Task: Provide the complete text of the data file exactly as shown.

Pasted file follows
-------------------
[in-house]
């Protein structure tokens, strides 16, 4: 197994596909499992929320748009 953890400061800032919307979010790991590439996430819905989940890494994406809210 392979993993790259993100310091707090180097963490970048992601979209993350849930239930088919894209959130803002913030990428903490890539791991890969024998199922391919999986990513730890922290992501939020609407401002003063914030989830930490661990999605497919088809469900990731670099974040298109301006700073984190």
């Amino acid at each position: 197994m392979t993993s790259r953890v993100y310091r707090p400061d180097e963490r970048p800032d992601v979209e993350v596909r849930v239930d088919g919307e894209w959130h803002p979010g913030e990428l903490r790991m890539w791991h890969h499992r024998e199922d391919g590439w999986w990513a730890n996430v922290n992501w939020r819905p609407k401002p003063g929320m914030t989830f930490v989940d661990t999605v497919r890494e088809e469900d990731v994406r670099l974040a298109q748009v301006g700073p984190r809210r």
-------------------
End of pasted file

[in-house]
């Protein structure tokens, strides 16, 4: 197994596909499992929320748009 953890400061800032919307979010790991590439996430819905989940890494994406809210 392979993993790259993100310091707090180097963490970048992601979209993350849930239930088919894209959130803002913030990428903490890539791991890969024998199922391919999986990513730890922290992501939020609407401002003063914030989830930490661990999605497919088809469900990731670099974040298109301006700073984190």
């Amino acid at each position: 197994m392979t993993s790259r953890v993100y310091r707090p400061d180097e963490r970048p800032d992601v979209e993350v596909r849930v239930d088919g919307e894209w959130h803002p979010g913030e990428l903490r790991m890539w791991h890969h499992r024998e199922d391919g590439w999986w990513a730890n996430v922290n992501w939020r819905p609407k401002p003063g929320m914030t989830f930490v989940d661990t999605v497919r890494e088809e469900d990731v994406r670099l974040a298109q748009v301006g700073p984190r809210r």